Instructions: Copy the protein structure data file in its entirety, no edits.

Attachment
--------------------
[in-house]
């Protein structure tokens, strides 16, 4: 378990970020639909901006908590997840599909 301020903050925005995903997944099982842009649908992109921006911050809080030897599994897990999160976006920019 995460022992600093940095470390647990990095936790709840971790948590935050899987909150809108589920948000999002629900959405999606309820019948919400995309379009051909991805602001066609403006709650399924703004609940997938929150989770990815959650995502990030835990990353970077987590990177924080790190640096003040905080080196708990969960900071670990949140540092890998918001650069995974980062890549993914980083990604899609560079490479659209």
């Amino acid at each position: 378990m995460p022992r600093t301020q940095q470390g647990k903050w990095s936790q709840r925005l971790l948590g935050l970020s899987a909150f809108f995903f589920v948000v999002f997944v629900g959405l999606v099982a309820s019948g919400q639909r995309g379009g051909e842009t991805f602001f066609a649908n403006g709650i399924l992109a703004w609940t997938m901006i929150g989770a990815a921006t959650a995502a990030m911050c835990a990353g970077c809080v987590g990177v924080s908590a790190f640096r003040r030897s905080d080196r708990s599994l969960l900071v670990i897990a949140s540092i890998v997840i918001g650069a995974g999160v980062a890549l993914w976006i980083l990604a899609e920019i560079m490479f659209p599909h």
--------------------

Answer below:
[in-house]
């Protein structure tokens, strides 16, 4: 378990970020639909901006908590997840599909 301020903050925005995903997944099982842009649908992109921006911050809080030897599994897990999160976006920019 995460022992600093940095470390647990990095936790709840971790948590935050899987909150809108589920948000999002629900959405999606309820019948919400995309379009051909991805602001066609403006709650399924703004609940997938929150989770990815959650995502990030835990990353970077987590990177924080790190640096003040905080080196708990969960900071670990949140540092890998918001650069995974980062890549993914980083990604899609560079490479659209």
């Amino acid at each position: 378990m995460p022992r600093t301020q940095q470390g647990k903050w990095s936790q709840r925005l971790l948590g935050l970020s899987a909150f809108f995903f589920v948000v999002f997944v629900g959405l999606v099982a309820s019948g919400q639909r995309g379009g051909e842009t991805f602001f066609a649908n403006g709650i399924l992109a703004w609940t997938m901006i929150g989770a990815a921006t959650a995502a990030m911050c835990a990353g970077c809080v987590g990177v924080s908590a790190f640096r003040r030897s905080d080196r708990s599994l969960l900071v670990i897990a949140s540092i890998v997840i918001g650069a995974g999160v980062a890549l993914w976006i980083l990604a899609e920019i560079m490479f659209p599909h």